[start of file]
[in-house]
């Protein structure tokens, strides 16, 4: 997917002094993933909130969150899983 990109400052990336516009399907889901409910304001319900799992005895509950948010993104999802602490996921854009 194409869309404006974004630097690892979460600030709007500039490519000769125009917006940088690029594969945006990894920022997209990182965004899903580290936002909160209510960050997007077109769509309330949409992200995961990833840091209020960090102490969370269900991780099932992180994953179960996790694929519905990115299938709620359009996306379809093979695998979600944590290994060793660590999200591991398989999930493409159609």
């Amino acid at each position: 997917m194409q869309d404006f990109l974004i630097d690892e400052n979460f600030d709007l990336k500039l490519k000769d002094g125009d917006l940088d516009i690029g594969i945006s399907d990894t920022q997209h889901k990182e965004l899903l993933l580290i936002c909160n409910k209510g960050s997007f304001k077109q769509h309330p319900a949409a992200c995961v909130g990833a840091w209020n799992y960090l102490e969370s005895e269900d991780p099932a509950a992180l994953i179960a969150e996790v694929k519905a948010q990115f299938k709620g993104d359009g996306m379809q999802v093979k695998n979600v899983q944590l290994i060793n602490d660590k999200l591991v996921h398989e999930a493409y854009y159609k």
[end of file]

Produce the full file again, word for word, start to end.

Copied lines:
[in-house]
């Protein structure tokens, strides 16, 4: 997917002094993933909130969150899983 990109400052990336516009399907889901409910304001319900799992005895509950948010993104999802602490996921854009 194409869309404006974004630097690892979460600030709007500039490519000769125009917006940088690029594969945006990894920022997209990182965004899903580290936002909160209510960050997007077109769509309330949409992200995961990833840091209020960090102490969370269900991780099932992180994953179960996790694929519905990115299938709620359009996306379809093979695998979600944590290994060793660590999200591991398989999930493409159609």
């Amino acid at each position: 997917m194409q869309d404006f990109l974004i630097d690892e400052n979460f600030d709007l990336k500039l490519k000769d002094g125009d917006l940088d516009i690029g594969i945006s399907d990894t920022q997209h889901k990182e965004l899903l993933l580290i936002c909160n409910k209510g960050s997007f304001k077109q769509h309330p319900a949409a992200c995961v909130g990833a840091w209020n799992y960090l102490e969370s005895e269900d991780p099932a509950a992180l994953i179960a969150e996790v694929k519905a948010q990115f299938k709620g993104d359009g996306m379809q999802v093979k695998n979600v899983q944590l290994i060793n602490d660590k999200l591991v996921h398989e999930a493409y854009y159609k």